The Storegga Slides were a series of underwater landslides, in which a piece of the Norwegian continental shelf slid into the Norwegian Sea. The immense landslips occurred between 8150 and 6000 B.C.E., and caused a tsunami up to 20 meters (66 ft) high that swept through the North Sea, having the greatest effect on Scotland and the Faeroe Islands.[27]

The Dover Straits earthquake of 1580 is among the first recorded earthquakes in the North Sea and caused extensive damage in as far north as London England both through its tremors and a tsunami.[28] The largest earthquake ever recorded in the United Kingdom was the 1931 Dogger Bank earthquake, which measured 6.1 on the Richter Scale and caused a tsunami that flooded parts of the British coast.[29]

Coastal preservation

The Afsluitdijk (Closure-dike) is a major dam in the Netherlands.
Oosterscheldekering, North Sea Protection Works or Delta Works.

The southern coastal areas were originally amphibious. The land included countless islands and islets which had been divided by rivers, streams, and wetlands and areas of dry land were regularly flooded. In areas especially vulnerable to storm tides, people settled first on natural areas of high ground such as spits and Geestland. As early as 500 B.C.E., people were constructing artificial dwelling hills several meters high. It was only around the beginning of the High Middle Ages, in 1200 C.E., that inhabitants began to connect single ring dikes into a dike line along the entire coast, thereby turning amphibious regions between the land and the sea into permanent solid ground. The modern form of the dikes began to appear in the 17th and 18th centuries, built by private enterprises in the Netherlands. The Dutch dike builders exported their designs to other North Sea regions. The North Sea Floods of 1953 and 1962 were impetus for further raising of the dikes as well as the shortening of the dike line through land reclamation and river weirs so as to present as little surface area as possible to the punishment of the sea and the storms. Currently, 27 percent of the Netherlands is below sea level protected by dikes, dunes, and beach flats.[30]

Coastal preservation today consists of several levels. The dike slope reduces the energy of the incoming sea, so that the dike itself does not receive the full impact. Dikes that lie directly on the sea are especially reinforced. The dikes have, over the years, been repeatedly raised, sometimes up to 9 meters (30 ft) and have become flatter in order to better reduce the erosion of the waves. Behind the dike, there generally runs an access road and a thinly inhabited area. In many places, another dike follows after several kilometers. Where the dunes are sufficient to protect the land behind them from the sea, these dunes are planted with beach grass to protect them from erosion by wind, water, and foot traffic.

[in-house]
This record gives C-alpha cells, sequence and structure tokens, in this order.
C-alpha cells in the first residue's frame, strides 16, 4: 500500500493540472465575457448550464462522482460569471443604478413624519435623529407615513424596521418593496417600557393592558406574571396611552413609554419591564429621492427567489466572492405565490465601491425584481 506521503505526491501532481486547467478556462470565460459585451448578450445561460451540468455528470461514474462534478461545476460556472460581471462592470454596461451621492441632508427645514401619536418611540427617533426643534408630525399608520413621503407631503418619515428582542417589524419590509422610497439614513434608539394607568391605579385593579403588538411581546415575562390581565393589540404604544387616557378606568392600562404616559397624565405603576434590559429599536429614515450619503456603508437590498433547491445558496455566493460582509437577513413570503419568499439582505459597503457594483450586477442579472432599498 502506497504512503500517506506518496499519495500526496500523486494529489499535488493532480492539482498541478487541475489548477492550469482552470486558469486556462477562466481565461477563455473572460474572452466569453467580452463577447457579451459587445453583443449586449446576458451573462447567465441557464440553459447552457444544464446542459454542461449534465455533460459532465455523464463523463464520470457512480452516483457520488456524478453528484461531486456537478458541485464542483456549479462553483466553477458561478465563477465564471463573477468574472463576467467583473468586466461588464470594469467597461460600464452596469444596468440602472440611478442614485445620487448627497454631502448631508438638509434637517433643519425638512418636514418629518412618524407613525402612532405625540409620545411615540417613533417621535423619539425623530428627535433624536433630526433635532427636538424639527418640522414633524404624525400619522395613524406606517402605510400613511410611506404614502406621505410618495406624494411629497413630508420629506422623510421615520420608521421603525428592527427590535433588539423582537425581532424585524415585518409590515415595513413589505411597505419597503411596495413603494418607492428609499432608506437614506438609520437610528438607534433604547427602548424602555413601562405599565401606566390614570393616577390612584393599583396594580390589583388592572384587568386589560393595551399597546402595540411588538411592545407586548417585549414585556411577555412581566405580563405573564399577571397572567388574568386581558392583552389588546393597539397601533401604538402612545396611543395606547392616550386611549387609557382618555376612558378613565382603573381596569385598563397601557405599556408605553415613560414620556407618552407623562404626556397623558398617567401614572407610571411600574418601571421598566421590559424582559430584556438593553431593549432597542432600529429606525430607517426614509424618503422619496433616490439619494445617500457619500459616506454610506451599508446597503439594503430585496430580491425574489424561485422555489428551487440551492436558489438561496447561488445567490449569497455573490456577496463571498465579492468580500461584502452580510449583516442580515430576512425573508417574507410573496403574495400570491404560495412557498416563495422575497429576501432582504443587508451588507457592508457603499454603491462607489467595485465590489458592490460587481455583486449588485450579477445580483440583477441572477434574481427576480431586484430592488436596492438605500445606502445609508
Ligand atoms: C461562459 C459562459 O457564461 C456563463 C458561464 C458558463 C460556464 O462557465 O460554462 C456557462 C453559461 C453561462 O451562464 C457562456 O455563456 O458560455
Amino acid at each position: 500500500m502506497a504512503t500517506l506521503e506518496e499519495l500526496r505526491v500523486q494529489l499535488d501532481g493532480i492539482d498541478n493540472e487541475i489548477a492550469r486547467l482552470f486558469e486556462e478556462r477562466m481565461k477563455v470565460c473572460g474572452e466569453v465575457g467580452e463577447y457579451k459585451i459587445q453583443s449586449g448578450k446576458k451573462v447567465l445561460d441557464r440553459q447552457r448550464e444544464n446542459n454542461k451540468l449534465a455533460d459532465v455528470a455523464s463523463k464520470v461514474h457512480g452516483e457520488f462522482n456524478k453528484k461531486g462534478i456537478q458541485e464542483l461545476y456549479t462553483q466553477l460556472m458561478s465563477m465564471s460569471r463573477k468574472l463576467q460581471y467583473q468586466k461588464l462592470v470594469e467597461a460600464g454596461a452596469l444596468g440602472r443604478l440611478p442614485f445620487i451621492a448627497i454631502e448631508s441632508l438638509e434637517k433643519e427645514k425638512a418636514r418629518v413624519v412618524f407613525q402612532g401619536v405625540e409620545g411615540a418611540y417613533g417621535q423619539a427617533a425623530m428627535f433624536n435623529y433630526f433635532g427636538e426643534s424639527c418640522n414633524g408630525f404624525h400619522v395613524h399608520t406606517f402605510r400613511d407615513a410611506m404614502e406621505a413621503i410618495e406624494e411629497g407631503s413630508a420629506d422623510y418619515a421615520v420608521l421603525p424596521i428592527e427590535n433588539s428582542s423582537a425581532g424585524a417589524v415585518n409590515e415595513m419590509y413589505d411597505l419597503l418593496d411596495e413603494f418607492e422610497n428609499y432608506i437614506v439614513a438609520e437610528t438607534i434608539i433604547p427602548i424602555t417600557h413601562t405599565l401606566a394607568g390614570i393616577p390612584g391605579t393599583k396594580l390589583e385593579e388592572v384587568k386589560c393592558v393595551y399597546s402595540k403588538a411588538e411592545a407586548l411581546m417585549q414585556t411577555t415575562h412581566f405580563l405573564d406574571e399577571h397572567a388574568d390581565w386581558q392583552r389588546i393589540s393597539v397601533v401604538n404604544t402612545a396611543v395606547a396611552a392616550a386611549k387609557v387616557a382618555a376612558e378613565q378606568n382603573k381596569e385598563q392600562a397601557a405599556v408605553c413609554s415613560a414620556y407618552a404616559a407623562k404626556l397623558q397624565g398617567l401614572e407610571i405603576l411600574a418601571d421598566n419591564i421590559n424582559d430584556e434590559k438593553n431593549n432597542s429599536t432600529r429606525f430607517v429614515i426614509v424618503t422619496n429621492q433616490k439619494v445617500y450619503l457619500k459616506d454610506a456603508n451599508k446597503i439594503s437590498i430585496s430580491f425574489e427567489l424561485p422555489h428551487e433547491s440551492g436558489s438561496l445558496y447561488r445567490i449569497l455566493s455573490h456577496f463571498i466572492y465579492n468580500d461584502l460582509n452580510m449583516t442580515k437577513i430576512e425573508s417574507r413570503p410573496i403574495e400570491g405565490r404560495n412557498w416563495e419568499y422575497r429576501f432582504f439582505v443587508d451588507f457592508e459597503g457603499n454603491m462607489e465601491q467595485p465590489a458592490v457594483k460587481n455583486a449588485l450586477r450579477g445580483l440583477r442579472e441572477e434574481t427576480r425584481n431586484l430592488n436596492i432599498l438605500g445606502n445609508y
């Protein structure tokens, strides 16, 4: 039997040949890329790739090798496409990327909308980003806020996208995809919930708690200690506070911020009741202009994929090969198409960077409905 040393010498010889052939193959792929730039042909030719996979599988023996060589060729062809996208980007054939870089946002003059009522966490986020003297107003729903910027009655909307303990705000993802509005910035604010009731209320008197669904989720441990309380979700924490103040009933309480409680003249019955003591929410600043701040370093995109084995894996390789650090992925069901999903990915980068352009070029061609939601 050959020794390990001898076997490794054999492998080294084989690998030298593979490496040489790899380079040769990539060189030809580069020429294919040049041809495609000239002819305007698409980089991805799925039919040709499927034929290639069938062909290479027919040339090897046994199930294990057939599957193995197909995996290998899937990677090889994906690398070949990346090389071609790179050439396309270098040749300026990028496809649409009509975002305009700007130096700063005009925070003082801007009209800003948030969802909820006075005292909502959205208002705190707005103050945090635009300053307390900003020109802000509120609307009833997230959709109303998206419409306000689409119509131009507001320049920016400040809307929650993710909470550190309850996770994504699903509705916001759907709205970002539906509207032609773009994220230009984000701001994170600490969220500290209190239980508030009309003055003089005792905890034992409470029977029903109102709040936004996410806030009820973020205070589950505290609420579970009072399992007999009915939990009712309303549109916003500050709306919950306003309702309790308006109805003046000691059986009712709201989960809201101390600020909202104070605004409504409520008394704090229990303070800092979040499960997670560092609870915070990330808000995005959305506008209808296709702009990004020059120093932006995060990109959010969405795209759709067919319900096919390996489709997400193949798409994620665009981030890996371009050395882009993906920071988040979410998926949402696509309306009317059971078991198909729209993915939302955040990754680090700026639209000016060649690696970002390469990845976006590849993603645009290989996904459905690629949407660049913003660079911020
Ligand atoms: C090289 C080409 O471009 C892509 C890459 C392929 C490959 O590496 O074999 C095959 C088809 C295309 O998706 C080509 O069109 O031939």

Political status

The countries bordering the North Sea all claim the 12 nautical miles (22 kilometres) of territorial waters within which they have exclusive fishing rights. The Common Fisheries Policy of the European Union (EU) exists to coordinate fishing rights and assist with disputes between EU states and the EU border state of Norway.

After the discovery of mineral resources in the North Sea, Norway claimed its rights under the Convention on the Continental Shelf. The other countries on the sea followed suit. These rights are largely divided along the median line. The median line is defined as the line "every point of which is equidistant from the nearest points of the baselines from which the breadth of the territorial sea of each State is measured."[31] The ocean floor border between Germany, the Netherlands, and Denmark was only reapportioned after protracted negotiations and a judgment of the International Court of Justice.

Oil and gas

Oil platform Statfjord A with the flotel Polymarine
North Sea oil platforms

As early as 1859, oil was discovered in onshore areas around the North Sea and natural gas as early as 1910.

In 1958, geologists discovered a natural gas field in Slochteren in the Dutch province of Groningen and it was suspected that more fields lay under the North Sea. However, at this point, the rights to natural resource exploitation on the high seas were still under dispute. Test drilling began in 1966 and then, in 1969, Phillips Petroleum Company discovered the Ekofisk oil field (now Norwegian), which at that point, was one of the 20 largest in the world, and turned out to be distinguished by valuable, low-sulphur oil. Commercial exploitation began in 1971 with tankers and, after 1975, by a pipeline, first to Teesside, England and then, after 1977, also to Emden, Germany.